‘And what you see here friends was once upon a time one of the most magnificent churches of medieval Goa. Build somewhere around early 16th century by Viceroy Fonseca, the then head of the Portuguese rule in Goa, it was ministered by a young priest, Fr. Kane. This church took 3 years to be built but didn’t last for more than a year…

For a moment, a smile crossed her face as she heard the guide rant. Her friends were listening in awe to the guide’s narration. The guide, a skinny character with a thin moustache, in his mid 30s was talking at a fast pace and hearing him speak, Cathy wondered aloud where he kept his energy stuffed within that frail body. Even Sanjose was bowled over by his talks as he listened in rapt attention, hardly noticing that Cathy was not with them.

The guide’s shrilled voice continued.

‘It was the doings of Fr. Kane who soon got mixed up in some scandal at that time. The villagers in a fit of anger had tried to burn the church down along with Fr. Kane.’ The guide paused again for a dramatic effect as he looked around at his eager audience and then continued. ‘It was rumored that Fr. Kane escaped the burning inferno and over the years, the locals had waited in anticipation and in fear for his return till the epidemic struck and the entire village got wiped out though some of them managed to escape the devastation to safer locations.’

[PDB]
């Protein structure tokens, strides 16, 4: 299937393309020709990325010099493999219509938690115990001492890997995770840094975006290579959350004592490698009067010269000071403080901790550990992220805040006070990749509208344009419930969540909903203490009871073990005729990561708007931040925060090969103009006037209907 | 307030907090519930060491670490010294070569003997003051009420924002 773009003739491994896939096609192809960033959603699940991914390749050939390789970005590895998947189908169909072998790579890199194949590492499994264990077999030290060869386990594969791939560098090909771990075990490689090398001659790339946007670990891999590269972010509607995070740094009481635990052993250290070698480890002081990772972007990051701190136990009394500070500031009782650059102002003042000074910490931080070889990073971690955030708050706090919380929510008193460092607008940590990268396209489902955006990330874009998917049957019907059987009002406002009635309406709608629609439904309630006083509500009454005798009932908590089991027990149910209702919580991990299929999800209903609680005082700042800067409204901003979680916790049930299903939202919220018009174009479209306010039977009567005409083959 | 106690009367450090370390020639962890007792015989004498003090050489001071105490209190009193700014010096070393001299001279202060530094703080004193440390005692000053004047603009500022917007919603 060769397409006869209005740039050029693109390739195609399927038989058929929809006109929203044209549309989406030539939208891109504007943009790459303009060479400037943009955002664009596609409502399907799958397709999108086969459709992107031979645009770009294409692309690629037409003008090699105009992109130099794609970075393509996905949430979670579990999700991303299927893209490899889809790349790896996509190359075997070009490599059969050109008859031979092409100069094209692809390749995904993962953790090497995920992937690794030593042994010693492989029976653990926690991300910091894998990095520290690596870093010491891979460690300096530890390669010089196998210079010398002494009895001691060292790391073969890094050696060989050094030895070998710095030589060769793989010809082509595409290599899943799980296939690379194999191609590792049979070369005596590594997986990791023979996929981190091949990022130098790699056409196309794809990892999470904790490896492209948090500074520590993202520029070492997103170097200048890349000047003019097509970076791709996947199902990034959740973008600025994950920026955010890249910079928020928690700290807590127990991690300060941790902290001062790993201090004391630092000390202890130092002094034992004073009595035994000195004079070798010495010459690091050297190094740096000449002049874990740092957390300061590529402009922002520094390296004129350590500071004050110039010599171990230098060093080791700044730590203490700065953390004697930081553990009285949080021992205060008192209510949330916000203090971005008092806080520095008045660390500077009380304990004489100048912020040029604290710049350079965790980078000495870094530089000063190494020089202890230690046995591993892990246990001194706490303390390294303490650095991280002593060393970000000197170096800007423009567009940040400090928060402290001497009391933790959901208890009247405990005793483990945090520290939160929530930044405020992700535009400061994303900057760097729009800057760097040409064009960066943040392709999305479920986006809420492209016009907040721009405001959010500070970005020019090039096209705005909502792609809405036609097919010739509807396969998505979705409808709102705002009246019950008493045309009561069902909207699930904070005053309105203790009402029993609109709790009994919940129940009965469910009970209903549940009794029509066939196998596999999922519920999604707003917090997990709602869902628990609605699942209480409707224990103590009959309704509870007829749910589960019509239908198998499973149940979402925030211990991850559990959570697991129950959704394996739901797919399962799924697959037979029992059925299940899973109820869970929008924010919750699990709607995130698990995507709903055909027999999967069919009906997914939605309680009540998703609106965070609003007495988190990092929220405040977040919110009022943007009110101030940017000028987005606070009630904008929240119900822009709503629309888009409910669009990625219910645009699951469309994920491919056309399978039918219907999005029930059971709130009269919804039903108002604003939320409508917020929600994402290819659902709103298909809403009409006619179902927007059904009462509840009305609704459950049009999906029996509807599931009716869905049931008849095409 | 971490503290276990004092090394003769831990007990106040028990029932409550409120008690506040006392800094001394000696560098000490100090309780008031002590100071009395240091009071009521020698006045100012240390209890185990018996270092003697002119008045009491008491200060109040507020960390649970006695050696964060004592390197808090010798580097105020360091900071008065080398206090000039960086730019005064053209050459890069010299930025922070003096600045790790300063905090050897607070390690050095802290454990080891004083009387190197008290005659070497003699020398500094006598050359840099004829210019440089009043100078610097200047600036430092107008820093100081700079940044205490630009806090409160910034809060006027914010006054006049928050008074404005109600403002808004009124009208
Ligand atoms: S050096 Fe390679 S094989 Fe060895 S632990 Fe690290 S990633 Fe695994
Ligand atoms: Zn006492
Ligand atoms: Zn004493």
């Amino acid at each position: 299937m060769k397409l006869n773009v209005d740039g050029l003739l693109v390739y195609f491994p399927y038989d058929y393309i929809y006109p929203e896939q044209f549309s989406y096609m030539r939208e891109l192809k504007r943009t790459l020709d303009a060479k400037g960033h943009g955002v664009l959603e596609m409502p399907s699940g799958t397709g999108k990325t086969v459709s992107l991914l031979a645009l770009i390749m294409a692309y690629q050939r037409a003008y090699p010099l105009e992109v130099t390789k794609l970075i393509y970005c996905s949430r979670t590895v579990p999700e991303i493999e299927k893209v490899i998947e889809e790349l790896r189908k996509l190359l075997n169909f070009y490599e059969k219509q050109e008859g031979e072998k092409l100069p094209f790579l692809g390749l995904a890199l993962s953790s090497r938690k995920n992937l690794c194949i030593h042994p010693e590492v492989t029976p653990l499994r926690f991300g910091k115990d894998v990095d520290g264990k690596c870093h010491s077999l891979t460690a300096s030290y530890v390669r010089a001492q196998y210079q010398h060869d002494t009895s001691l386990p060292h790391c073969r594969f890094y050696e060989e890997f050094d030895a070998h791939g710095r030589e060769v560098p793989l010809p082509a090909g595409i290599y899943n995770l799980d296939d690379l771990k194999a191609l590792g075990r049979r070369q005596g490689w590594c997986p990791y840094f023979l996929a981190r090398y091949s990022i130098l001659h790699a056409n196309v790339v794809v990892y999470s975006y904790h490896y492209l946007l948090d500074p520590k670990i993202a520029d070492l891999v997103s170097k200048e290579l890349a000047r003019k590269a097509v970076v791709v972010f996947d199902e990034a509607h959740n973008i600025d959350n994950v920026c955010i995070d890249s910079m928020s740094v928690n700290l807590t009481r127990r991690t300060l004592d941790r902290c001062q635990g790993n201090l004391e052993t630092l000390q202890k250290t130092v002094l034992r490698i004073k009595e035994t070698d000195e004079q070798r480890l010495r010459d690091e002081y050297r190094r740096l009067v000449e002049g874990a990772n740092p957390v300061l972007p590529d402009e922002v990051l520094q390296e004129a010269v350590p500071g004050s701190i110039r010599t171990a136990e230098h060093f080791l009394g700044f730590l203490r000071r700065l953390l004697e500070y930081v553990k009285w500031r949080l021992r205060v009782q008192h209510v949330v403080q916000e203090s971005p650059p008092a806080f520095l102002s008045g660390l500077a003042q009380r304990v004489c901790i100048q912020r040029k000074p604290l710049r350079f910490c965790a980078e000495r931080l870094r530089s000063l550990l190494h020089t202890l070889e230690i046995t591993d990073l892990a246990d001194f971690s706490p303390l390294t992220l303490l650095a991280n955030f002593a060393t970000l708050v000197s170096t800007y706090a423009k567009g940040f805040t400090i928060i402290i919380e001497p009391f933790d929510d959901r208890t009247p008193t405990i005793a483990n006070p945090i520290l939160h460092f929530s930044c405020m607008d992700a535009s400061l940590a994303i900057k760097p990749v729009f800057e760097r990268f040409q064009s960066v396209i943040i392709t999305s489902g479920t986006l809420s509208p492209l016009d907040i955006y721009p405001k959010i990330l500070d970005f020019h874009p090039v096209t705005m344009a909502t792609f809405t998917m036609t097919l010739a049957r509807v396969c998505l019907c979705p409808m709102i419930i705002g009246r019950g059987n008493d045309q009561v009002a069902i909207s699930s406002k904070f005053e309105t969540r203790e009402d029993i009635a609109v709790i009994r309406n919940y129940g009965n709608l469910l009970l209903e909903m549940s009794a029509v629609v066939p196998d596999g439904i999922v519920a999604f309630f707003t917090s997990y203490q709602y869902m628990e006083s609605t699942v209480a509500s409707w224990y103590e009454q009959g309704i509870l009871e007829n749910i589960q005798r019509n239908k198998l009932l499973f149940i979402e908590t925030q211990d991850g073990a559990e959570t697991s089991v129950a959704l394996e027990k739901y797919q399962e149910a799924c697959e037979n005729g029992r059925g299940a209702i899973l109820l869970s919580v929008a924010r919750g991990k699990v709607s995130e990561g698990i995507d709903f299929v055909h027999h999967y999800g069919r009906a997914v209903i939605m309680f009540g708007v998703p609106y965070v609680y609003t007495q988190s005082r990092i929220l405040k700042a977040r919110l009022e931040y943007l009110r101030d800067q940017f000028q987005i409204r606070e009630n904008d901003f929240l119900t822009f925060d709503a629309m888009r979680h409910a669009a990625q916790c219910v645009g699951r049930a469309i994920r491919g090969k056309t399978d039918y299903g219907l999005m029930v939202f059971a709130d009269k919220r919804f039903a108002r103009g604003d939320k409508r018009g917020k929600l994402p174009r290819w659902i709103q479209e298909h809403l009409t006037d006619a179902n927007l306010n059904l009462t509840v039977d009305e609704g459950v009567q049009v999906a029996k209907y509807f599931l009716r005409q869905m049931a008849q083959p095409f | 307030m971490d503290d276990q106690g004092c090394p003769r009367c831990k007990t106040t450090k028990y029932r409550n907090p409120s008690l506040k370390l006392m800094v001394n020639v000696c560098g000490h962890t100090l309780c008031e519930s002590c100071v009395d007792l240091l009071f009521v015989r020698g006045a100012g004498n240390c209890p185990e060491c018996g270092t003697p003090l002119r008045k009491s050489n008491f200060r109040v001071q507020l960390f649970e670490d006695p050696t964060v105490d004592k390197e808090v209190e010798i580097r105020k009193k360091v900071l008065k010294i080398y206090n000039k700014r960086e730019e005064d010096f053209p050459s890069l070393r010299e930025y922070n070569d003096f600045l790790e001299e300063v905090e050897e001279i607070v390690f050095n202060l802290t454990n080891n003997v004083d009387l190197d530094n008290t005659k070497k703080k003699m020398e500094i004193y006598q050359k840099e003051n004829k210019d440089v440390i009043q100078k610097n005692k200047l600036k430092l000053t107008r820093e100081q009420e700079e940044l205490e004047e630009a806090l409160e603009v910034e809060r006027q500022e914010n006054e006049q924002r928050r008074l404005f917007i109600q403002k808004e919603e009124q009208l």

Sanjose broke in curiously. ‘What kind of scandal was Fr. Kane involved in?

The guide turned around to look at him directly. He then paced a step or two to give it a dramatic effect before turning abruptly to face him.

‘Lots of stories floated around that time and over the years many new versions came up. But the one that was rumored to be true was that Fr. Kane had an unholy relationship with a woman and had fathered a child…’

‘Fathered a child? But wasn’t Fr. Kane a Catholic priest. Surely he must taken a vow of celibacy?’ Bono butted in.

The guide threw a mean look in his direction. Bono was a stout but rugged looking boy with a voice to match.

‘Yes, he was a Catholic priest. But one of the local girls, a daughter of a trader, a girl with exotic beauty and charm, had fallen in love with him and it was rumored that Fr. Kane too loved her. Mind you, all this is just a story handed down generation after generation. How much of it is true, no one knows and I guess never will.’

‘The girl must have been pretty hot for sure.’ Bono said with a naughty smile winking at Sanjose.

Even the guide had to force a smile hearing such a crass remark. But then he had learnt long ago, that foreigners were capable of saying and doing anything.